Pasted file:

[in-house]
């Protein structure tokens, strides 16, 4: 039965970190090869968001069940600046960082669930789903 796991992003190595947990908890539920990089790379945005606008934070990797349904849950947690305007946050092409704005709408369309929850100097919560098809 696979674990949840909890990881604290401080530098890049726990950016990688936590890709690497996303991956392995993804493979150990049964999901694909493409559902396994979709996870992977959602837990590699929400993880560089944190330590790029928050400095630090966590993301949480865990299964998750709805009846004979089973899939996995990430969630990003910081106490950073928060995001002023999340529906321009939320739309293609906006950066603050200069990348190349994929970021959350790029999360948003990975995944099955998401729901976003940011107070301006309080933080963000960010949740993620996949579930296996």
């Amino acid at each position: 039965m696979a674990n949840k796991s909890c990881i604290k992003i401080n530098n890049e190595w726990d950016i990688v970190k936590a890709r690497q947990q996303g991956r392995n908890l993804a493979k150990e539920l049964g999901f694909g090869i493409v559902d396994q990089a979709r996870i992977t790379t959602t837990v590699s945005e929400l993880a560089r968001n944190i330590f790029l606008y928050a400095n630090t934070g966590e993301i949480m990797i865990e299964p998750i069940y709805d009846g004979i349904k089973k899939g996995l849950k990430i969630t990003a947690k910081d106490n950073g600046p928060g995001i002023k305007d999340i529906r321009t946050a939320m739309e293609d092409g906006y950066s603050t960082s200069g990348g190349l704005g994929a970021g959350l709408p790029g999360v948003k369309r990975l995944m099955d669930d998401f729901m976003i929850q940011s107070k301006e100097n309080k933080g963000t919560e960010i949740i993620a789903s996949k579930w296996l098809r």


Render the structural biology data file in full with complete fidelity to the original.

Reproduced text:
[in-house]
């Protein structure tokens, strides 16, 4: 039965970190090869968001069940600046960082669930789903 796991992003190595947990908890539920990089790379945005606008934070990797349904849950947690305007946050092409704005709408369309929850100097919560098809 696979674990949840909890990881604290401080530098890049726990950016990688936590890709690497996303991956392995993804493979150990049964999901694909493409559902396994979709996870992977959602837990590699929400993880560089944190330590790029928050400095630090966590993301949480865990299964998750709805009846004979089973899939996995990430969630990003910081106490950073928060995001002023999340529906321009939320739309293609906006950066603050200069990348190349994929970021959350790029999360948003990975995944099955998401729901976003940011107070301006309080933080963000960010949740993620996949579930296996």
């Amino acid at each position: 039965m696979a674990n949840k796991s909890c990881i604290k992003i401080n530098n890049e190595w726990d950016i990688v970190k936590a890709r690497q947990q996303g991956r392995n908890l993804a493979k150990e539920l049964g999901f694909g090869i493409v559902d396994q990089a979709r996870i992977t790379t959602t837990v590699s945005e929400l993880a560089r968001n944190i330590f790029l606008y928050a400095n630090t934070g966590e993301i949480m990797i865990e299964p998750i069940y709805d009846g004979i349904k089973k899939g996995l849950k990430i969630t990003a947690k910081d106490n950073g600046p928060g995001i002023k305007d999340i529906r321009t946050a939320m739309e293609d092409g906006y950066s603050t960082s200069g990348g190349l704005g994929a970021g959350l709408p790029g999360v948003k369309r990975l995944m099955d669930d998401f729901m976003i929850q940011s107070k301006e100097n309080k933080g963000t919560e960010i949740i993620a789903s996949k579930w296996l098809r």